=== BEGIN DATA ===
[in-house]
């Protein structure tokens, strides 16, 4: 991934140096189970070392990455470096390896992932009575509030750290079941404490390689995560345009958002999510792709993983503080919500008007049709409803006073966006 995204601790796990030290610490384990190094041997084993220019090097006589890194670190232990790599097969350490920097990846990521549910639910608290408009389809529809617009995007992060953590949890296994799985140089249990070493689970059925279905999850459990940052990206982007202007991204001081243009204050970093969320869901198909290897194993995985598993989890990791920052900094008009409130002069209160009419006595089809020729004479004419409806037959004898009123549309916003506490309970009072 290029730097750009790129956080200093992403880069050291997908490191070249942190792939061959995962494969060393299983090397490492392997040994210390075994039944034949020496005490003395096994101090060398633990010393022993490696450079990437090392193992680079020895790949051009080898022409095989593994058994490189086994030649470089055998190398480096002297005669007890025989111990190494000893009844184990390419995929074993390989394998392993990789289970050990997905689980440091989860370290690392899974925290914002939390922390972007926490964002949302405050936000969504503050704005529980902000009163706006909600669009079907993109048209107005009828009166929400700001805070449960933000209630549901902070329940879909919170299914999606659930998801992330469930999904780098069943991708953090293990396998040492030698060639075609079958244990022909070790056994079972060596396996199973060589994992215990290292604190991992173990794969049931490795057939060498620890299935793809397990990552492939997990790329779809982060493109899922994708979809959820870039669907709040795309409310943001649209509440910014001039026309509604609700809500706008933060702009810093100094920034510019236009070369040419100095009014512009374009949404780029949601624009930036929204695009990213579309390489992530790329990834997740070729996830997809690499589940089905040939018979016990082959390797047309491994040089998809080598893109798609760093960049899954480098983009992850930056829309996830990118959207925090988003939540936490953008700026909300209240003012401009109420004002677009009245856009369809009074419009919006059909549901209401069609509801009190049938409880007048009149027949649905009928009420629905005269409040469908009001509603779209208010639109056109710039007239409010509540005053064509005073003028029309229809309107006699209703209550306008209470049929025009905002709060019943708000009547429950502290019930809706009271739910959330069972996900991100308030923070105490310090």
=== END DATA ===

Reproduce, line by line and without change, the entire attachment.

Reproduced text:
[in-house]
């Protein structure tokens, strides 16, 4: 991934140096189970070392990455470096390896992932009575509030750290079941404490390689995560345009958002999510792709993983503080919500008007049709409803006073966006 995204601790796990030290610490384990190094041997084993220019090097006589890194670190232990790599097969350490920097990846990521549910639910608290408009389809529809617009995007992060953590949890296994799985140089249990070493689970059925279905999850459990940052990206982007202007991204001081243009204050970093969320869901198909290897194993995985598993989890990791920052900094008009409130002069209160009419006595089809020729004479004419409806037959004898009123549309916003506490309970009072 290029730097750009790129956080200093992403880069050291997908490191070249942190792939061959995962494969060393299983090397490492392997040994210390075994039944034949020496005490003395096994101090060398633990010393022993490696450079990437090392193992680079020895790949051009080898022409095989593994058994490189086994030649470089055998190398480096002297005669007890025989111990190494000893009844184990390419995929074993390989394998392993990789289970050990997905689980440091989860370290690392899974925290914002939390922390972007926490964002949302405050936000969504503050704005529980902000009163706006909600669009079907993109048209107005009828009166929400700001805070449960933000209630549901902070329940879909919170299914999606659930998801992330469930999904780098069943991708953090293990396998040492030698060639075609079958244990022909070790056994079972060596396996199973060589994992215990290292604190991992173990794969049931490795057939060498620890299935793809397990990552492939997990790329779809982060493109899922994708979809959820870039669907709040795309409310943001649209509440910014001039026309509604609700809500706008933060702009810093100094920034510019236009070369040419100095009014512009374009949404780029949601624009930036929204695009990213579309390489992530790329990834997740070729996830997809690499589940089905040939018979016990082959390797047309491994040089998809080598893109798609760093960049899954480098983009992850930056829309996830990118959207925090988003939540936490953008700026909300209240003012401009109420004002677009009245856009369809009074419009919006059909549901209401069609509801009190049938409880007048009149027949649905009928009420629905005269409040469908009001509603779209208010639109056109710039007239409010509540005053064509005073003028029309229809309107006699209703209550306008209470049929025009905002709060019943708000009547429950502290019930809706009271739910959330069972996900991100308030923070105490310090």